There are numerous factors that can influence oral health. Socioeconomic status, access to education, and geographic location, just to name a few, can affect oral health and the ability to access oral health care. These factors are known as social determinants of health (SDH) and they are the conditions in which people live, grow and work; circumstances which are influenced by money, power, and resources. These factors can affect a person’s health and ability to access healthcare and can be responsible for the often unfair and unavoidable differences in health1.
Having completed a student placement that included providing dental services to Indigenous communities in remote NT, to working as a registered dentist in a rural town, regional city, and now metropolitan Sydney, it is obvious how geographic location can affect patient treatment and outcomes. For most of my dental career, I have had one specialist per specialty available for referral. At times, however, there was no access to some specialties and other dental practitioners, or specialists, adapted to fill the gap. Although grateful to have had specialist services available, long wait times could result from the scarcity of these services, sometimes causing patient frustration. In some cases, patients declined referrals due to the travel required to seek care. Travelling from rural and remote locations to access health care can result in lost days of school and/or work, lost income and extra expenses for food and travel. As well, for people unable to drive themselves, the transport role falls on family and friends.
Oral health literacy, also a SDH, refers not only to having health knowledge but also how to navigate and access the health care system. Assisting patients who are required to travel to seek specialist care can streamline the process and potentially limit the time spent accessing this care. When I was working in a rural town, a patient presented with a mandibular cyst and the oral maxillo-facial surgeon (OMFS) was located 100km away – although not that far, roughly a one-to-one-and-a-half-hour drive, it meant a day off work, even for a consultation. The local hospital could provide an orthopantomogram, but further radiographic imaging was required. By consulting with the OMFS prior to the patient’s appointment, it was possible to streamline the process and limit the number of necessary appointments allowing for all preliminary care to be undertaken in one day, minimising expenses and time spent off work.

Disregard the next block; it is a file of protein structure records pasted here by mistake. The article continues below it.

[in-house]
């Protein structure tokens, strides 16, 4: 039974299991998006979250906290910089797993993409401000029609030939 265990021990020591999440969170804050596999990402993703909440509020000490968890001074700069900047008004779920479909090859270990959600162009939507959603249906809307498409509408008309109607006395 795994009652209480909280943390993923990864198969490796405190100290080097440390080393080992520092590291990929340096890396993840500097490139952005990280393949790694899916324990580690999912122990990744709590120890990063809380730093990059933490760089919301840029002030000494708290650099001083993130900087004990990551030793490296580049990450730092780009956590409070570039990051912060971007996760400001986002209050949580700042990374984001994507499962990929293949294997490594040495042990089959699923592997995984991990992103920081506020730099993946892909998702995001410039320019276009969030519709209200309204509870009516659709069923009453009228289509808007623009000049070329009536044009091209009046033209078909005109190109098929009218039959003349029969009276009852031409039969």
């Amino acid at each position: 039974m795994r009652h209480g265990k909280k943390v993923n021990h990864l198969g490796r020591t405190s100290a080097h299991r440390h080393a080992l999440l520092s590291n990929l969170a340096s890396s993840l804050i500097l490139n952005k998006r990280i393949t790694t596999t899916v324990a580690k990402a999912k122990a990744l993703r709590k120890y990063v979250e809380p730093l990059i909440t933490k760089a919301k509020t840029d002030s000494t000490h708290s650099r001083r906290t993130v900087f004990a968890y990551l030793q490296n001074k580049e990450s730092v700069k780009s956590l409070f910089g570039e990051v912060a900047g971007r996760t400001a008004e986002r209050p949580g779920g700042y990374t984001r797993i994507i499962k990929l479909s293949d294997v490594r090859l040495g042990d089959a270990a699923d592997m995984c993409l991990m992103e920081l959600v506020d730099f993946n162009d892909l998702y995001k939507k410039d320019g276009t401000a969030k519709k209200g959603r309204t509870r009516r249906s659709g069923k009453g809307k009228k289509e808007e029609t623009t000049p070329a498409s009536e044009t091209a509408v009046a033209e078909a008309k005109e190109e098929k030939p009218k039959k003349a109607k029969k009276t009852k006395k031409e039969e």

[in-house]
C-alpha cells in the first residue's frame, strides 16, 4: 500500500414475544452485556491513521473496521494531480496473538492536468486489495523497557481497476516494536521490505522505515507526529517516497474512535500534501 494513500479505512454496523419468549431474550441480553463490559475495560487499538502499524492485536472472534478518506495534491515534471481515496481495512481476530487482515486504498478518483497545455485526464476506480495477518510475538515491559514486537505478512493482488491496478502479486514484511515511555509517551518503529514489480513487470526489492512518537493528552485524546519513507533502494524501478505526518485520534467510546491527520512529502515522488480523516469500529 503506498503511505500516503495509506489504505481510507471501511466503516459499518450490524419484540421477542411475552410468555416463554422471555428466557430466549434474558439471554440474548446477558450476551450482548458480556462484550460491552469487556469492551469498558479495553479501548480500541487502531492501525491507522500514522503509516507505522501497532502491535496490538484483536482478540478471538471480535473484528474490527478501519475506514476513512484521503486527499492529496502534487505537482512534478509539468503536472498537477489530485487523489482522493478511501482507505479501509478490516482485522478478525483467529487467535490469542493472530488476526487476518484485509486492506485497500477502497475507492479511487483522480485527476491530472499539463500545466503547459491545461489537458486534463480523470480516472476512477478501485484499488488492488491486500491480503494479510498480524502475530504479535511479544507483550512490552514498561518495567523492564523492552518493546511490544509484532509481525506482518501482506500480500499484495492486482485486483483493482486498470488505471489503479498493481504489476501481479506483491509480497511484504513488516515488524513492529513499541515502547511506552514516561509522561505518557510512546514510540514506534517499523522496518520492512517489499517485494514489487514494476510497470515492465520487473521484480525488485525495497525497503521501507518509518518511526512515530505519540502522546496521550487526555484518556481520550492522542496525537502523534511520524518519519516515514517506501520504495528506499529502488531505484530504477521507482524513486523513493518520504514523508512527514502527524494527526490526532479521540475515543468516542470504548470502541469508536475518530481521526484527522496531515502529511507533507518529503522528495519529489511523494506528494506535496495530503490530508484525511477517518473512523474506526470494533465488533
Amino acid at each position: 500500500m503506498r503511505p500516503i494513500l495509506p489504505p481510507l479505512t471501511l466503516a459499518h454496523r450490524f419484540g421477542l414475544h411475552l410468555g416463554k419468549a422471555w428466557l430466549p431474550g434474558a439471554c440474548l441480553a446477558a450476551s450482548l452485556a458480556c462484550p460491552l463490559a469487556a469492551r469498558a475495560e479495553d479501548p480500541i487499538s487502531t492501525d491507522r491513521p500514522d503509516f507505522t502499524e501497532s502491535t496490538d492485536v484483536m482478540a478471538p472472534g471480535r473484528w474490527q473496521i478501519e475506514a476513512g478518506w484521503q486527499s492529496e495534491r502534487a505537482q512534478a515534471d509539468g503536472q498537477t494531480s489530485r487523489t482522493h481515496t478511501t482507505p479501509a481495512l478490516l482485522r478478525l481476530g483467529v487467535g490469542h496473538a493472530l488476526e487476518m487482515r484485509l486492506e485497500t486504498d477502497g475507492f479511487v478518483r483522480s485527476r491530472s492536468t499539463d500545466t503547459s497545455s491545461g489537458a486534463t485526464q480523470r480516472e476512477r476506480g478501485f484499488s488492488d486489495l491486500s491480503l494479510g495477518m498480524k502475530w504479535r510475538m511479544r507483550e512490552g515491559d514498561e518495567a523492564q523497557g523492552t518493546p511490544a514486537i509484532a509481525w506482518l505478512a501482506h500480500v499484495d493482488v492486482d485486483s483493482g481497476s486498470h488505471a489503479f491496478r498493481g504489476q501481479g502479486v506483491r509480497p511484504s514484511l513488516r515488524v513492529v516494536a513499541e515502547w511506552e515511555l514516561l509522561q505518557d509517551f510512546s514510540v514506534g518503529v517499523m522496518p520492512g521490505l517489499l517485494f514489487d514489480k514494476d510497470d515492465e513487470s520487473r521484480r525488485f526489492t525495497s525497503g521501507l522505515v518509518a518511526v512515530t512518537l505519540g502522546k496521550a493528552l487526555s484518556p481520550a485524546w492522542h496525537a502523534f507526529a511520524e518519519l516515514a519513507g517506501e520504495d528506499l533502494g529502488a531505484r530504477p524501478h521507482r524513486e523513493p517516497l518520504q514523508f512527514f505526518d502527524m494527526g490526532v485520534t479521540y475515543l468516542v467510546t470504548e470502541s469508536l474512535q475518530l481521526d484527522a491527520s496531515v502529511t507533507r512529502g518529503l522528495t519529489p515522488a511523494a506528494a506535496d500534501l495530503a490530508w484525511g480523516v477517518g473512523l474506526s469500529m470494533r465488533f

In addition to geographic location and travel, other factors impacting oral health for rural, remote and even sometimes, regional, residing Australians, can include:
Lack of access to fluoridated water due to population sizes less than 1000 people or government policies rejecting fluoridated community water.
Working conditions and economy.
In addition, hiring dental professionals to work in remote, rural, and regional areas can sometimes prove difficult. Having worked in a rural town as a new graduate, it is an experience I can personally recommend to build your skills and career.
1Social determinants of health. World Health Organization. 2021. Available from https://www.who.int/gender-equity-rights/understanding/sdh-definition/en/
About the Author:
Dr Mikaela Chinotti, BDS, MPH, is a practicing general dentist, having graduated as part of the inaugural dentistry cohort from James Cook University (JCU) in 2013. Mikaela returned to her alma mater completing a Masters in Public Health, majoring in health promotion. Mikaela works at the Australian Dental Association (ADA) as the Oral Health Promoter. Her passions lie in minimal intervention dentistry, health promotion and health education as well as the provision of ethical and equal oral health care for all Australians. Mikaela is an inaugural member of Colgate’s Advocates for Oral Health: Editorial Community; becoming a member due to her strong interest in mentorship, education and promoting good oral health.